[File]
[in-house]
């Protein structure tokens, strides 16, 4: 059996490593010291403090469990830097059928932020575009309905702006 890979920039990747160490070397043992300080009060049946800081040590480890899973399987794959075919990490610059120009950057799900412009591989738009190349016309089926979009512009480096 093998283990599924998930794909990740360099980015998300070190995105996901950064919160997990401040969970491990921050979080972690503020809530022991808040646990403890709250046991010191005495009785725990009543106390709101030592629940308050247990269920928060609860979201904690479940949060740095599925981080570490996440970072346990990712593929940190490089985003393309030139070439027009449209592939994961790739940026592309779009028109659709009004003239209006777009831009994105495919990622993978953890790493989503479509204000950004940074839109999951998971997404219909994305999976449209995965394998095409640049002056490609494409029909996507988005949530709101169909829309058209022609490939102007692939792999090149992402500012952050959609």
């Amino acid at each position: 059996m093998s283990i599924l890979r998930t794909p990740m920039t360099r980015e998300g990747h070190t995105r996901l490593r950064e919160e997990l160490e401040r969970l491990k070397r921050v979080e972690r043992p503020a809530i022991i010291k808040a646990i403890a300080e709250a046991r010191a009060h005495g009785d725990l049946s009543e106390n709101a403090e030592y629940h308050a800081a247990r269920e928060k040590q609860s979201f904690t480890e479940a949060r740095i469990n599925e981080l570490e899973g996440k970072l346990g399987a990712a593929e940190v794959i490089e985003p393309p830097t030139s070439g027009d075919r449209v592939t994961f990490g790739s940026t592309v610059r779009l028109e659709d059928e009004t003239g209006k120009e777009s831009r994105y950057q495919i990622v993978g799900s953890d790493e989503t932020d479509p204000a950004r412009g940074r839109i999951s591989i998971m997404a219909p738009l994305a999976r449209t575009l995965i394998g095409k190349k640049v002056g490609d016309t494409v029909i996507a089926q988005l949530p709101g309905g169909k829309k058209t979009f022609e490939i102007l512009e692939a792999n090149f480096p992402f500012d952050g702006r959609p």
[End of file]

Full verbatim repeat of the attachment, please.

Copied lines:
[in-house]
């Protein structure tokens, strides 16, 4: 059996490593010291403090469990830097059928932020575009309905702006 890979920039990747160490070397043992300080009060049946800081040590480890899973399987794959075919990490610059120009950057799900412009591989738009190349016309089926979009512009480096 093998283990599924998930794909990740360099980015998300070190995105996901950064919160997990401040969970491990921050979080972690503020809530022991808040646990403890709250046991010191005495009785725990009543106390709101030592629940308050247990269920928060609860979201904690479940949060740095599925981080570490996440970072346990990712593929940190490089985003393309030139070439027009449209592939994961790739940026592309779009028109659709009004003239209006777009831009994105495919990622993978953890790493989503479509204000950004940074839109999951998971997404219909994305999976449209995965394998095409640049002056490609494409029909996507988005949530709101169909829309058209022609490939102007692939792999090149992402500012952050959609």
């Amino acid at each position: 059996m093998s283990i599924l890979r998930t794909p990740m920039t360099r980015e998300g990747h070190t995105r996901l490593r950064e919160e997990l160490e401040r969970l491990k070397r921050v979080e972690r043992p503020a809530i022991i010291k808040a646990i403890a300080e709250a046991r010191a009060h005495g009785d725990l049946s009543e106390n709101a403090e030592y629940h308050a800081a247990r269920e928060k040590q609860s979201f904690t480890e479940a949060r740095i469990n599925e981080l570490e899973g996440k970072l346990g399987a990712a593929e940190v794959i490089e985003p393309p830097t030139s070439g027009d075919r449209v592939t994961f990490g790739s940026t592309v610059r779009l028109e659709d059928e009004t003239g209006k120009e777009s831009r994105y950057q495919i990622v993978g799900s953890d790493e989503t932020d479509p204000a950004r412009g940074r839109i999951s591989i998971m997404a219909p738009l994305a999976r449209t575009l995965i394998g095409k190349k640049v002056g490609d016309t494409v029909i996507a089926q988005l949530p709101g309905g169909k829309k058209t979009f022609e490939i102007l512009e692939a792999n090149f480096p992402f500012d952050g702006r959609p």